What is the role of meaning and values in different stages of life?

At the early stages of life, ethical values such as integrity are regarded mostly as an obligation that is imposed from outside. Only, later an individual can embrace these values and perceive them as moral imperatives that are an inherent part of being human.

Interview with Piaget

What is the nature of morality?

I believe that morality is a set of rules that a person constructs through interaction with others and the assessment of people’s behavior (Spodek & Saracho, 2006). Morality can also be considered a developmental process, during which an individual internalizes values such as integrity, respect for others, or tolerance.

How does morality develop in the course of human life?

On the whole, the moral development of a person can be separated into several parts. At first, I would like to mention heteronymous morality; this concept means that a child does not always understand moral principles and tries to follow them to avoid punishment (Spodek & Saracho, 2006, p. 56). Later, a child develops the so-called autonomous morality. This means that an individual can independently evaluate the behavior of others. Moreover, when taking a decision, a person tries to put oneself in the position of others (Spodek & Saracho, 2006, p. 56). This is how individual morality evolves.

What is the role of meaning and values in different stages of life?

A person’s attitude to values resembles the development of morality that can be divided into heteronymous and autonomous stages. During the heteronymous stage, values like honesty or diligence are not meaningful to a child, because he/she does not understand the role that these values play. Later, an individual understands the meaning of these concepts and he/she understand their importance.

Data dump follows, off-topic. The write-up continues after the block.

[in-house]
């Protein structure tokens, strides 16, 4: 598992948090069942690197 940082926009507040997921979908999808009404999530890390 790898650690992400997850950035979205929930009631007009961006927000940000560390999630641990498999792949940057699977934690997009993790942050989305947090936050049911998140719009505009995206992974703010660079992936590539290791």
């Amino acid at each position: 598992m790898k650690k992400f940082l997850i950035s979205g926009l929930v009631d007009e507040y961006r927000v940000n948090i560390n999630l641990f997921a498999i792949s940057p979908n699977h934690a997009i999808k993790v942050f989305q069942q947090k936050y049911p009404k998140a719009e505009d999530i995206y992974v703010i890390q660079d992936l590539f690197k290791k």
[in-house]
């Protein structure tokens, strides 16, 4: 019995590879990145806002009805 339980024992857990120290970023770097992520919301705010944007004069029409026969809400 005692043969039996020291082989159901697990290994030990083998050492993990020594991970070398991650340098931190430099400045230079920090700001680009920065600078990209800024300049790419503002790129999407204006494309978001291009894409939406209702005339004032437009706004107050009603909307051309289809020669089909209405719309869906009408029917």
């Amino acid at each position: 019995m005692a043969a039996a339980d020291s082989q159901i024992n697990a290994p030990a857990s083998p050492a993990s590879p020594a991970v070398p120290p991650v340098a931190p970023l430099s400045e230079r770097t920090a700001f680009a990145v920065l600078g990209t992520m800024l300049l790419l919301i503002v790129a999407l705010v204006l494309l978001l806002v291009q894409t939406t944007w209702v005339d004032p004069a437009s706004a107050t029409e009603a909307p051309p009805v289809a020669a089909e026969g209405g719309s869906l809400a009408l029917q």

Summary

Thus, this comparison shows that famous psychologists do not have a safe view of morality. For instance, Freud regards it mostly as the restriction or control of primitive instincts. In contrast, Kohlberg and Piaget believe that they are social constructs that help a person take decisions and interact with others. Yet, these psychologists agree that with time passing a person internalizes moral values and perceives them as internal imperatives.

Reference List

Dilman, I. (2005). The Self, The Soul And The Psychology Of Good And Evil. New York: Routledge.

Evans, N. (2009). Student Development in College: Theory, Research, and Practice. New York: John Wiley & Sons.

Harding, C. (1985). Moral Dilemmas: Philosophical and Psychological Issues in the Development of Moral Reasoning. New York: Transaction Publishers.

Spodek, B., & Saracho. O. (2006). Handbook of Research on the Education of Young Children: Second Edition. New York: Routledge.

Neu, J. (1991). The Cambridge Companion to Freud. Cambridge: Cambridge University Press.

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IvyPanda. 2021. "Morality in Kohlberg's and Piaget's Views." February 12, 2021. https://ivypanda.com/essays/morality-in-kohlbergs-and-piagets-views/.

References

IvyPanda. (2021) 'Morality in Kohlberg's and Piaget's Views'. 12 February.